Meeting tomorrow's power needs will pose tough choices
"I have seen the future, and it doesn't work."
The CIO Forum: Budgets Byte Back
Chief tech officers discuss how they are using their data to beat the competitition.
This year's first IT commandment: Use what you've got. And the second is like unto it: Data is king. Those are the strong themes that emerged from this year's CIO Forum. Fortnightly interviewed three chief information officers at three diverse companies: a traditional utility, Cinergy; a merchant generator, Calpine; and an independent system operator (ISO), the Electric Reliability Council of Texas (ERCOT).
Calpine and Cinergy weren't immune to the economic woes of the industry, nor were their information technology (IT) departments. At Calpine, CIO Dennis Fishback focused on taking information the company already had from multiple systems, and combining it in different ways for competitive advantage-without extra spending. Cinergy's chief technology officer (CTO), Bennett Gaines, spent most of last year trying to maximize the returns from prior years' heavy technology investments. Even though ERCOT had what CIO Ken Shoquist called a healthy year, the budget wasn't limitless. "We watch every penny," he notes. "We have a fiduciary responsibility to do that." Shoquist's time over the last year was taken up with hiring staff to replace ERCOT's heavy reliance on consultants and improve the ISO's bottom line.
Despite their companies' differing business models, all the CIOs emphasized how important easy access to all types of company data is to their bottom lines. At Calpine, for example, Fishback says that linking up data between an environmental monitoring system and an operations system allowed the company to trade emissions credits in the Houston area. "Most companies would go out and buy a system to track that. We didn't," he says. The project was completed in 2002, and due to handling it in-house, it had a fairly low price tag, Fishback notes. "But the real benefit came to the surface this year, when it looked like it could be as much as a $7 million benefit."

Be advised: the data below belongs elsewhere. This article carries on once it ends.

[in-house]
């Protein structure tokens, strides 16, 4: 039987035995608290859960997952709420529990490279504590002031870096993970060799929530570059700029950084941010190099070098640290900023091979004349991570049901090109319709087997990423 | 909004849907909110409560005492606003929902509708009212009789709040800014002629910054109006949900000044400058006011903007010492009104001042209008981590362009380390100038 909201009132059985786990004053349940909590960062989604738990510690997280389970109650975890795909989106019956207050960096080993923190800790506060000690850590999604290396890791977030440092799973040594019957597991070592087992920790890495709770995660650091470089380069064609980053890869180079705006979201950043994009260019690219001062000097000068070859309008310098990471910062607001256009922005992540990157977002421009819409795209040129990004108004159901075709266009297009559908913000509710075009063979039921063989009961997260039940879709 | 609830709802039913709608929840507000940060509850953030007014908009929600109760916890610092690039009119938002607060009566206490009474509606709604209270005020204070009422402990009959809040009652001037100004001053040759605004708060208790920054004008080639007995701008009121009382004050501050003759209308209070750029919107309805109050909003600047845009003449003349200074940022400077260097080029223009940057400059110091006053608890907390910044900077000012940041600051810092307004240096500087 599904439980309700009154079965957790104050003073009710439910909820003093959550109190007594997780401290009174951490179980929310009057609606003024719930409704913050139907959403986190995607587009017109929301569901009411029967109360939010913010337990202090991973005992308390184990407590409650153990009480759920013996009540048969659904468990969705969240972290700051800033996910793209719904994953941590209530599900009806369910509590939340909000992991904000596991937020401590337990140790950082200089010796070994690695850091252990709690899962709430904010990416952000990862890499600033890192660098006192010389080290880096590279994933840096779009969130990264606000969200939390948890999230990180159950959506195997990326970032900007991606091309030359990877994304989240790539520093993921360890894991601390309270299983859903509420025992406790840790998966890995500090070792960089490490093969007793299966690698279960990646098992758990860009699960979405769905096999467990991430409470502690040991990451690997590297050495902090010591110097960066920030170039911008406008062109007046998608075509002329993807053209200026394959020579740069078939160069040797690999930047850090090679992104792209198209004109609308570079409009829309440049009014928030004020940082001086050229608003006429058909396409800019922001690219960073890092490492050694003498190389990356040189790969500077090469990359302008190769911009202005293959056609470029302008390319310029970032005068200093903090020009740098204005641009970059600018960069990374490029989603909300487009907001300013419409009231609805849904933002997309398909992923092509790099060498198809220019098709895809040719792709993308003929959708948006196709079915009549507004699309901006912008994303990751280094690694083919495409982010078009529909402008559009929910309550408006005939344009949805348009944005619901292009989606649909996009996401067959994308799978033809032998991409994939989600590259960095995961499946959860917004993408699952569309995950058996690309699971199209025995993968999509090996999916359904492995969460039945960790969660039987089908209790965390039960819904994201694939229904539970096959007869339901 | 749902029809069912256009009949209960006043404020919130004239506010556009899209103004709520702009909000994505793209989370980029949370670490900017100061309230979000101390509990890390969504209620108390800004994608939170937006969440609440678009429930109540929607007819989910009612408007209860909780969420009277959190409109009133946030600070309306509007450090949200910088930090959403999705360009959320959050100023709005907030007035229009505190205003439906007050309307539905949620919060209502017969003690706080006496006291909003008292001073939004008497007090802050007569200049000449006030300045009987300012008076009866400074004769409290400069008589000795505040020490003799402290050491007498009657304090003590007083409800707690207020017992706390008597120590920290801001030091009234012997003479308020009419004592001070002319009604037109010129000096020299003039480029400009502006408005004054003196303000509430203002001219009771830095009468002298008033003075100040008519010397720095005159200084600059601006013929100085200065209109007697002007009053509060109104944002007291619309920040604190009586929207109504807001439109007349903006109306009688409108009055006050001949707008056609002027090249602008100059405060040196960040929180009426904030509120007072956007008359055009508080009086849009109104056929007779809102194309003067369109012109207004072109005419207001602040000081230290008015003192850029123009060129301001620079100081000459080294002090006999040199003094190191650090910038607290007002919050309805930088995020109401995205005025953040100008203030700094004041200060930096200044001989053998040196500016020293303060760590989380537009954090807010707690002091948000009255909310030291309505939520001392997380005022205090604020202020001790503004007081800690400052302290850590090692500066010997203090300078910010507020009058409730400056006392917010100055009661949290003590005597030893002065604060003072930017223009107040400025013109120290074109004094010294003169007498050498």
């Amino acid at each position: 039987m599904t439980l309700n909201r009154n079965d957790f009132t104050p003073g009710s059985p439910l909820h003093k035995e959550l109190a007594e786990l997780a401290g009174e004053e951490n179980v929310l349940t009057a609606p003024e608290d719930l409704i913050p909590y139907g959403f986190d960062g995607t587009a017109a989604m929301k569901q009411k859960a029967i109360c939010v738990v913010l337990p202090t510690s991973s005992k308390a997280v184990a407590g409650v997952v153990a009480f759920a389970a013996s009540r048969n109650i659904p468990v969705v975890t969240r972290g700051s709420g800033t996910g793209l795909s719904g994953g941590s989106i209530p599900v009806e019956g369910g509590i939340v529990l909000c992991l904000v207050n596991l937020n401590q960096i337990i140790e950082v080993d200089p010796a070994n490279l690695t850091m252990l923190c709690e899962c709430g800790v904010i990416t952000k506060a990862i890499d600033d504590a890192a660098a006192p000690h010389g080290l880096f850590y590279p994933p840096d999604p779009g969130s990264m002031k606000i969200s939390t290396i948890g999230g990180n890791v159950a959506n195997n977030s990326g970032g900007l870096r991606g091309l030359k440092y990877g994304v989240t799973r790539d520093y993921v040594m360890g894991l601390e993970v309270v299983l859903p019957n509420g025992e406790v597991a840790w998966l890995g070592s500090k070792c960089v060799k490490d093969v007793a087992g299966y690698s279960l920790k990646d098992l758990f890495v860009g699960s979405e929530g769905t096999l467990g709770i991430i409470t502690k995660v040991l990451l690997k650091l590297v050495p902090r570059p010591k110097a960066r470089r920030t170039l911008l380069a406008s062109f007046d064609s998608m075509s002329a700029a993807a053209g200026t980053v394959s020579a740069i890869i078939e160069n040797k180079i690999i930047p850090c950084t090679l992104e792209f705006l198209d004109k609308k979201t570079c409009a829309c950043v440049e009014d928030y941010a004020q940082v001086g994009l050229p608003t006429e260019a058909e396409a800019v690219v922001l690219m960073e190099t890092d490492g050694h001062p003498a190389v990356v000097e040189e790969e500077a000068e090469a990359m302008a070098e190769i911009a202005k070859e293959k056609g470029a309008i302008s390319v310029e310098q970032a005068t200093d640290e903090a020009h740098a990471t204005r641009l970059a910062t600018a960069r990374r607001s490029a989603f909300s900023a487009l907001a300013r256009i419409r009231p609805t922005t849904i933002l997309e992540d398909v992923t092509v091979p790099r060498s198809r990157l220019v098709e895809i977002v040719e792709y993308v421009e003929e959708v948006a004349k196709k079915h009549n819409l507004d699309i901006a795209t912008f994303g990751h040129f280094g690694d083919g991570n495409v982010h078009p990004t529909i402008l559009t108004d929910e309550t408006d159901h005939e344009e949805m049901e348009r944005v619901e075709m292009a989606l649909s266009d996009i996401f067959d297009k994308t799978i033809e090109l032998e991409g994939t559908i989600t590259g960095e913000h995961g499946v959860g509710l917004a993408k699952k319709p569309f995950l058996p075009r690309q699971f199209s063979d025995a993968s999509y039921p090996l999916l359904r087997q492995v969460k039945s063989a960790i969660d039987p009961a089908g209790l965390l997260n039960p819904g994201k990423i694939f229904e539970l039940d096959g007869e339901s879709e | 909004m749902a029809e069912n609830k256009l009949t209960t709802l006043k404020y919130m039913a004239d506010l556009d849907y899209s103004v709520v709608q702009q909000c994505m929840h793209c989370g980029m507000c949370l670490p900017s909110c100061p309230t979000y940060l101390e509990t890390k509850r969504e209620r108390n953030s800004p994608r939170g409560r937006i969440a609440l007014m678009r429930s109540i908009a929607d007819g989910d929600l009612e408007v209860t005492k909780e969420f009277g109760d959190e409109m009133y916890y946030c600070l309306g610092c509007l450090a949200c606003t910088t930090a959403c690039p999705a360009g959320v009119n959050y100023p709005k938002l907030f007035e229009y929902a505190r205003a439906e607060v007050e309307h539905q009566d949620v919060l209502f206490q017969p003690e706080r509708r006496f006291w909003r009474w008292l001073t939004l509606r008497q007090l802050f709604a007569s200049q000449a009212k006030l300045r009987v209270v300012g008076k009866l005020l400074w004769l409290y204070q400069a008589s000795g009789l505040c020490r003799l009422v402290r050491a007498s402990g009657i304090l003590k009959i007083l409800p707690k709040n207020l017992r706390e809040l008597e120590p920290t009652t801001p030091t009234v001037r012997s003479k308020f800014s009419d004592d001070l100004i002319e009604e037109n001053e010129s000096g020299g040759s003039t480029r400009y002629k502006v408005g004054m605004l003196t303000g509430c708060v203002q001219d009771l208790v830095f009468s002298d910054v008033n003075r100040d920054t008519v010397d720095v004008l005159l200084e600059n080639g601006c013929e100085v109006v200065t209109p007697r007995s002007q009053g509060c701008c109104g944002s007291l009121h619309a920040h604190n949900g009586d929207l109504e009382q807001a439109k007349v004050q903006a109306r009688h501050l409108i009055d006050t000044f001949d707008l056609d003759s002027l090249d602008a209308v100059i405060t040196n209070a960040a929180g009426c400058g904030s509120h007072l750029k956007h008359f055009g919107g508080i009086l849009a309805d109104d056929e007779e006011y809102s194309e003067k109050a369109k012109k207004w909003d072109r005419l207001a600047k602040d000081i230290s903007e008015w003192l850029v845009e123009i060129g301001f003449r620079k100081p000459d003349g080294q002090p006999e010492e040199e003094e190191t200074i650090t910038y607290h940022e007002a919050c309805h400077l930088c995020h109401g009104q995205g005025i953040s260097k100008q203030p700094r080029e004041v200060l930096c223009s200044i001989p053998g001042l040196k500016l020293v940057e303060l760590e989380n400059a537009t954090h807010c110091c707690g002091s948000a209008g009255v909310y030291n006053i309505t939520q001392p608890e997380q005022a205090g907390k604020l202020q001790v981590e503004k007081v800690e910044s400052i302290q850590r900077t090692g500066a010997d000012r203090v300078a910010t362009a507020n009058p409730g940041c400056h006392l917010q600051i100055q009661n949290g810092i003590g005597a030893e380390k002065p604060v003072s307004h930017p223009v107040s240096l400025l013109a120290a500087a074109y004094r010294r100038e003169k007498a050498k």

Another similar Fishback brainchild was linking up Calpine's automated dispatching system (ADS) and energy management system (EMS) for its plants in California. From his time spent as the California ISO's CIO, Fishback knew that Cal-ISO sent out new dispatch orders every 10 minutes. He explains that before linking up ADS and EMS, "the way we were dealing with these dispatch orders was the way most companies do: Go to a generation dispatcher, the generation dispatcher turns around and calls the plant and tells the plant what to do." A manual system like that often meant a 10- to 15-minute lag between new dispatch orders and response by Calpine. By eliminating all the human intervention and directly linking the ADS to the EMS, Calpine now automatically responds to commands from Cal-ISO. "What that does is allow us to ramp up and ramp down a lot more quickly, so you either make more money going up, or you avoid spending money you don't need to going down," Fishback observes.
The cost for the project? "It was virtually no cost. All we had to do is put the code in place to link the two," says Fishback. And